Laura Coronado
Bio 10
Chapter 3
Cholesterol
Testosterone
A type of estrogen
Laura Coronado
Bio 10
Chapter 3
Figure 3.13
Steroids
– Synthetic anabolic steroids
• Resemble testosterone
• Mimic some of its effects
• Can cause serious physical and mental problems
• Are abused by athletes to enhance performance
Laura Coronado
Bio 10
Chapter 3
THG
Laura Coronado
Bio 10
Chapter 3
Figure 3.14
Proteins
– Proteins
• Are polymers constructed from amino acid
monomers
• Perform most of the tasks the body needs to
function
• Form enzymes, chemicals that change the rate of a
chemical reaction without being changed in the
process
Laura Coronado
Bio 10
Chapter 3
MAJOR TYPES OF PROTEINS
Structural Proteins
Storage Proteins
Contractile Proteins
Laura Coronado
Bio 10
Transport Proteins
Chapter 3
Figure 3.15
Enzymes
The Monomers of Proteins: Amino
Acids
– All proteins are constructed from a common
set of 20 kinds of amino acids.
– Each amino acid consists of a central carbon
atom bonded to four covalent partners in
which three of those attachment groups are
common to all amino acids.
Laura Coronado
Bio 10
Chapter 3
Amino
group
Carboxyl
group
Side
group
a The general structure of an amino acid
Hydrophobic
side group
Hydrophilic
side group
Leucine
Serine
b Examples of amino acids with hydrophobic and hydrophilic
side groups
Laura Coronado
Bio 10
Chapter 3
Figure 3.16
Proteins as Polymers
– Cells link amino acids together by dehydration
reactions, forming peptide bonds and creating
long chains of amino acids called
polypeptides.
– Your body has tens of thousands of different
kinds of protein.
– Proteins differ in their arrangement of amino
acids.
– The specific sequence of amino acids in a
protein is its primary structure.
Laura Coronado
Bio 10
Chapter 3
Carboxyl
group
Amino
group
Side
group
Side
group
Amino acid
Amino acid
Dehydration reaction
Side
group
Side
group
Peptide bond
Laura Coronado
Bio 10
Chapter 3
Figure 3.17-2
15
5
1
10
30
35
20
25
45
40
50
55
65
60
70
75
Amino acid
85
80
95
100
90
110
115
105
125
120
129
Laura Coronado
Bio 10
Chapter 3
Figure 3.18
SEM
1
2
Normal red blood cell
3
4
5
6
7. . . 146
Normal hemoglobin
SEM
a Normal hemoglobin
1
Sickled red blood cell
b Sickle-cell hemoglobin Laura Coronado
2
3
4
5
6
Sickle-cell hemoglobin
Bio 10
Chapter 3
Figure 3.19
7. . . 146
Protein Shape
– A functional protein consists of one or more
polypeptide chains, precisely folded and coiled
into a molecule of unique shape.
– Proteins consisting of
• One polypeptide have three levels of structure
• More than one polypeptide chain have a fourth,
quaternary structure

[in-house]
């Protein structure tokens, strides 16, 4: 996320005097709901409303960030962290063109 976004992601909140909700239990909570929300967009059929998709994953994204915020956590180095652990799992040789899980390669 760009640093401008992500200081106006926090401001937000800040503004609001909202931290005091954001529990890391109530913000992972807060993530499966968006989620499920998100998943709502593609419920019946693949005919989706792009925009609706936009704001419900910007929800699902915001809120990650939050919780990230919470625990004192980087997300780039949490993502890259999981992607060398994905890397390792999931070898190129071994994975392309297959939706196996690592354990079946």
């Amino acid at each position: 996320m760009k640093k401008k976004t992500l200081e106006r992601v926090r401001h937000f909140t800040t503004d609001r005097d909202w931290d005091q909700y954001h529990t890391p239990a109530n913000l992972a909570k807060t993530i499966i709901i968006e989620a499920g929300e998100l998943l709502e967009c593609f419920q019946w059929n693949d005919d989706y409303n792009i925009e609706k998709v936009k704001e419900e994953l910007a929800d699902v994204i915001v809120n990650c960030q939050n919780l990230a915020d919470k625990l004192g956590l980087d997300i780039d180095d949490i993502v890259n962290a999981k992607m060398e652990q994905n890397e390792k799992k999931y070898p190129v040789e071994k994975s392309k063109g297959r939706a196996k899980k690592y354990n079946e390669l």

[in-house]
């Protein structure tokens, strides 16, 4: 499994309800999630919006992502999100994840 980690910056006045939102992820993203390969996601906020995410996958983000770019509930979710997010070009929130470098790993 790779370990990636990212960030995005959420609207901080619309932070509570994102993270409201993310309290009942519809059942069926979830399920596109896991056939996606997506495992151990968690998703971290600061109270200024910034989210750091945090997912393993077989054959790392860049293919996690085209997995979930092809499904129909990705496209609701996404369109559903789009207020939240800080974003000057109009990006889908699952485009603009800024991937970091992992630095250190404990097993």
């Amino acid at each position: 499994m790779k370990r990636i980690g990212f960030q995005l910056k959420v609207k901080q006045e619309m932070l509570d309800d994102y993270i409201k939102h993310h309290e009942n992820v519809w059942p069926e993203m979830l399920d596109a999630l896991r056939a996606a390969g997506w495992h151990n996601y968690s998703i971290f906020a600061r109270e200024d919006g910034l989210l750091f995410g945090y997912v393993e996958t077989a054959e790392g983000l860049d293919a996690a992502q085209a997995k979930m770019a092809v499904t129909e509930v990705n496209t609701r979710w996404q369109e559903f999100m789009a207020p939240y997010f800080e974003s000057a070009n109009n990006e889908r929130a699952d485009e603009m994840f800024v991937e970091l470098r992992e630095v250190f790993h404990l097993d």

– A protein’s three-dimensional shape
• Recognizes and binds to another molecule
• Enables the protein to carry out its specific function
in a cell
Laura Coronado
Bio 10
Chapter 3
Amino
acids
b Secondary structure
c Tertiary
structure
d Quaternary
structure
a Primary
structure
Pleated sheet
Protein with
four polypeptides
Polypeptide
Alpha helix
Laura Coronado
Bio 10
Chapter 3
Figure 3.20-4
Target
Protein
Laura Coronado
Bio 10
Chapter 3
Figure 3.21
What Destroys Protein Shape?
– A protein’s shape is sensitive to the
surrounding environment.
– Unfavorable temperature and pH changes
can cause denaturation of a protein, in
which it unravels and loses its shape.
– High fevers (above 104º F) in humans can
cause some proteins to denature.
Laura Coronado
Bio 10
Chapter 3
Protein Structural Errors
– Misfolded proteins are associated with
• Alzheimer’s disease
• Mad cow disease
• Parkinson’s disease
Laura Coronado
Bio 10
Chapter 3
Genetic Information
– Nucleic acids are macromolecules that provide the
directions for building proteins
• Include DNA and RNA
• Are the genetic material that organisms inherit
from their parents
– DNA resides in cells in long fibers called
chromosomes.
– A gene is a specific stretch of DNA that programs
the amino acid sequence of a polypeptide.
– The chemical code of DNA must be translated from
“nucleic acid language” to “protein language.”
Laura Coronado
Bio 10
Chapter 3
Gene
DNA
Nucleic acids
RNA
Amino acid
Protein
Laura Coronado
Bio 10
Chapter 3
Figure 3.22
Nucleotides
– Nucleic acids are polymers of nucleotides.
– Each nucleotide has three parts:
•
•
•
A five-carbon sugar
A phosphate group
A nitrogenous base
Laura Coronado
Bio 10
Chapter 3
Nitrogenous base
A, G, C, or T
Thymine T
Phosphate
group
Phosphate
Base
Sugar
deoxyribose
Sugar
a Atomic structure
b Symbol used in this book
Laura Coronado
Bio 10
Chapter 3
Figure 3.23
DNA
– Each DNA nucleotide has one of the following
bases:
• Adenine (A)
• Guanine (G)
• Thymine (T)
• Cytosine (C)